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Stem Cell Study Offers Clues for Optimizing Bone Marrow Transplants and More

LOS ANGELES, CA (US), January 2019 — Bone marrow transplants, which involve transplanting healthy blood stem cells into patients, offer the best treatment for many types of cancers, blood disorders and immune diseases. Even though 22,000 of these procedures are performed each year in the United States alone, much remains to be understood about how they work.

A new study by researchers at the University of Southern California and Stanford University deepens the mystery. It shows that successfully transplanted stem cells don't behave "normally," as in a healthy recipient without a transplant. Instead, the radiation and high-dose chemotherapy used to wipe out diseased stem cells prior to transplantation appear to trigger "extreme behavior" in the newly transplanted cells.

The findings appeared in Proceedings of the National Academy of the Sciences (PNAS) on Jan. 8.

"Our research has important implications for understanding and optimizing bone marrow transplants and certain types of gene therapy," said lead researcher and co-corresponding author Rong Lu, assistant professor of stem cell biology and regenerative medicine at USC. The other co-corresponding author is Irving Weissman, director of the Stanford Institute for Stem Cell Biology and Regenerative Medicine.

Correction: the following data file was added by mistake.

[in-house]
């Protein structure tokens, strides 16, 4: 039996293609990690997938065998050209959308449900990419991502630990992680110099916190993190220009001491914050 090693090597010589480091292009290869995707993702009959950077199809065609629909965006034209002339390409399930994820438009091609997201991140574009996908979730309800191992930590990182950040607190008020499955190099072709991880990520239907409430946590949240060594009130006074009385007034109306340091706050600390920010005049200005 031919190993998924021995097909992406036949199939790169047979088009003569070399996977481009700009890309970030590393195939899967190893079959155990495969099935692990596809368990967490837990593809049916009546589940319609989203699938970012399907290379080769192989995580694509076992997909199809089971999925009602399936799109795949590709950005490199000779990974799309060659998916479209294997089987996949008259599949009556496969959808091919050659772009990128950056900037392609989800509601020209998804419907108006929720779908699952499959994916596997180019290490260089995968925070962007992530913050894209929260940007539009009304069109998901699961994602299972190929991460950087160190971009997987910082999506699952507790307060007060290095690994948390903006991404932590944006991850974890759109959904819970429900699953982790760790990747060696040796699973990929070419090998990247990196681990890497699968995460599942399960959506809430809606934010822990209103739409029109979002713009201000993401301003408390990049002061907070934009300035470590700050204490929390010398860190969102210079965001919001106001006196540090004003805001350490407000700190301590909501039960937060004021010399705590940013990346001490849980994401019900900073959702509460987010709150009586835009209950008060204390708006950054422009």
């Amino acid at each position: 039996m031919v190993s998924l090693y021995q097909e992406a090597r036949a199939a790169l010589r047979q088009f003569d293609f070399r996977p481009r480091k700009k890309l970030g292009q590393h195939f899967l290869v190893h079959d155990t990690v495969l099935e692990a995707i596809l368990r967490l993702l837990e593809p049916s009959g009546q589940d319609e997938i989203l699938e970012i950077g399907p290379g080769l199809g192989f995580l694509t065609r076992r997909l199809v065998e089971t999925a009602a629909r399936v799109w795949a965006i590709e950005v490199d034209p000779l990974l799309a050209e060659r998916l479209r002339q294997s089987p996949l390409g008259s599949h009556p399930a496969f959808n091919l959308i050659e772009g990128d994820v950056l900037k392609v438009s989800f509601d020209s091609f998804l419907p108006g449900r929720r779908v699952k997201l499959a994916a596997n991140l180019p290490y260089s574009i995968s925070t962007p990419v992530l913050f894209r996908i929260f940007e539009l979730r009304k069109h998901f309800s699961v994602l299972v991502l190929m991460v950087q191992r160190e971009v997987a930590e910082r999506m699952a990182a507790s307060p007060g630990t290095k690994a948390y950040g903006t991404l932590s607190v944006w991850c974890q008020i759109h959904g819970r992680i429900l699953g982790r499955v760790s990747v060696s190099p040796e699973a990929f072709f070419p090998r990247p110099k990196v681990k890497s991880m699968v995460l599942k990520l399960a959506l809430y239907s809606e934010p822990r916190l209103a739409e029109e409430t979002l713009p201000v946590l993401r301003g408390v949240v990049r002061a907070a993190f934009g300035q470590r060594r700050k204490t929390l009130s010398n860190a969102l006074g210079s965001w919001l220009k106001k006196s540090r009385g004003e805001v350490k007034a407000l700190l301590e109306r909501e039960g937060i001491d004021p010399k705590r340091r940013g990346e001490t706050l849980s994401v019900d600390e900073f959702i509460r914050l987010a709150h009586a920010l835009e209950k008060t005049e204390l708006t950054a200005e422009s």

In a series of experiments, scientists learned that when transplanted into an irradiated mouse, only a very small minority of the stem cells produce blood and immune cells, while many other stem cells become dormant and do nothing. In addition, post-radiation, this handful of "super producer" stem cells also become biased towards producing only certain types of immune cells. However, the overall blood and immune system still tends to remain balanced.

In mice that had not undergone radiation, all stem cells contributed equally to the blood and immune systems, with the exception of T cells, suggesting that the preconditioning regimen used to ensure successful transplantation is the source of the abnormal cell behavior.

 

After radiation, a small number of blood stem cells make an outsized contribution to reconstituting the blood and immune system. Image courtesy of Jiya Eerdeng/Rong Lu Lab.

Learn more:
https://stemcell.keck.usc.edu/stem-cell-study-offers-clues-for-optimizing-bone-marrow-transplants-and-more/
DOI: 10.1073/pnas.1801480116